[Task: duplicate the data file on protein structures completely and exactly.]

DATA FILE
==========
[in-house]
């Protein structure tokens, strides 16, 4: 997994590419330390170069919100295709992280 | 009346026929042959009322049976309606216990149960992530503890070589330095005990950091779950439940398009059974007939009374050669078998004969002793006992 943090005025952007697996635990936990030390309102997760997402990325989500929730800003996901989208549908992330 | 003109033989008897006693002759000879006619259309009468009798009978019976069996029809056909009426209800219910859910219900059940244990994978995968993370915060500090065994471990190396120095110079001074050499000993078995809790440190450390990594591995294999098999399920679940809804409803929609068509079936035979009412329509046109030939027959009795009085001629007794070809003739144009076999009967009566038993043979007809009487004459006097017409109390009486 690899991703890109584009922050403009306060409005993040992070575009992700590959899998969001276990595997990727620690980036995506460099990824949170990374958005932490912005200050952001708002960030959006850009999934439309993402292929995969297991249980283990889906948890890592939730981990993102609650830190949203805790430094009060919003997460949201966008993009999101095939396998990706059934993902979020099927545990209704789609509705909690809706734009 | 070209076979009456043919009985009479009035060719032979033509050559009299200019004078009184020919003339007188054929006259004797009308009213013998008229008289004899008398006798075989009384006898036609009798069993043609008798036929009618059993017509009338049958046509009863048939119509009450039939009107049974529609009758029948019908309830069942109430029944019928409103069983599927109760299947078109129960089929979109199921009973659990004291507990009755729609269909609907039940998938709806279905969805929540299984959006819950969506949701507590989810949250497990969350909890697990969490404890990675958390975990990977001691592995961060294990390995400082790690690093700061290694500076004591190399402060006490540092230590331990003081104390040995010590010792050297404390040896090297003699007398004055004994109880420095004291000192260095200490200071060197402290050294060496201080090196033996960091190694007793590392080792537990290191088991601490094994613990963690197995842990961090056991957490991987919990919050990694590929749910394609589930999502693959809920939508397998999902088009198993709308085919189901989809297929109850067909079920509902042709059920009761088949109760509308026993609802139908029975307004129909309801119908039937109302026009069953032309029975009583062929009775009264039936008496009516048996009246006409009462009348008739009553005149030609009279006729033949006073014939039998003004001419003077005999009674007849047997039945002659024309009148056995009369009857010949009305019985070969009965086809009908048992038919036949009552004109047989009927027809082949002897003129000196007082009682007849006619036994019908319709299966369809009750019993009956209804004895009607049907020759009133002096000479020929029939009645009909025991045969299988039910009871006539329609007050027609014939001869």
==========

[in-house]
């Protein structure tokens, strides 16, 4: 997994590419330390170069919100295709992280 | 009346026929042959009322049976309606216990149960992530503890070589330095005990950091779950439940398009059974007939009374050669078998004969002793006992 943090005025952007697996635990936990030390309102997760997402990325989500929730800003996901989208549908992330 | 003109033989008897006693002759000879006619259309009468009798009978019976069996029809056909009426209800219910859910219900059940244990994978995968993370915060500090065994471990190396120095110079001074050499000993078995809790440190450390990594591995294999098999399920679940809804409803929609068509079936035979009412329509046109030939027959009795009085001629007794070809003739144009076999009967009566038993043979007809009487004459006097017409109390009486 690899991703890109584009922050403009306060409005993040992070575009992700590959899998969001276990595997990727620690980036995506460099990824949170990374958005932490912005200050952001708002960030959006850009999934439309993402292929995969297991249980283990889906948890890592939730981990993102609650830190949203805790430094009060919003997460949201966008993009999101095939396998990706059934993902979020099927545990209704789609509705909690809706734009 | 070209076979009456043919009985009479009035060719032979033509050559009299200019004078009184020919003339007188054929006259004797009308009213013998008229008289004899008398006798075989009384006898036609009798069993043609008798036929009618059993017509009338049958046509009863048939119509009450039939009107049974529609009758029948019908309830069942109430029944019928409103069983599927109760299947078109129960089929979109199921009973659990004291507990009755729609269909609907039940998938709806279905969805929540299984959006819950969506949701507590989810949250497990969350909890697990969490404890990675958390975990990977001691592995961060294990390995400082790690690093700061290694500076004591190399402060006490540092230590331990003081104390040995010590010792050297404390040896090297003699007398004055004994109880420095004291000192260095200490200071060197402290050294060496201080090196033996960091190694007793590392080792537990290191088991601490094994613990963690197995842990961090056991957490991987919990919050990694590929749910394609589930999502693959809920939508397998999902088009198993709308085919189901989809297929109850067909079920509902042709059920009761088949109760509308026993609802139908029975307004129909309801119908039937109302026009069953032309029975009583062929009775009264039936008496009516048996009246006409009462009348008739009553005149030609009279006729033949006073014939039998003004001419003077005999009674007849047997039945002659024309009148056995009369009857010949009305019985070969009965086809009908048992038919036949009552004109047989009927027809082949002897003129000196007082009682007849006619036994019908319709299966369809009750019993009956209804004895009607049907020759009133002096000479020929029939009645009909025991045969299988039910009871006539329609007050027609014939001869």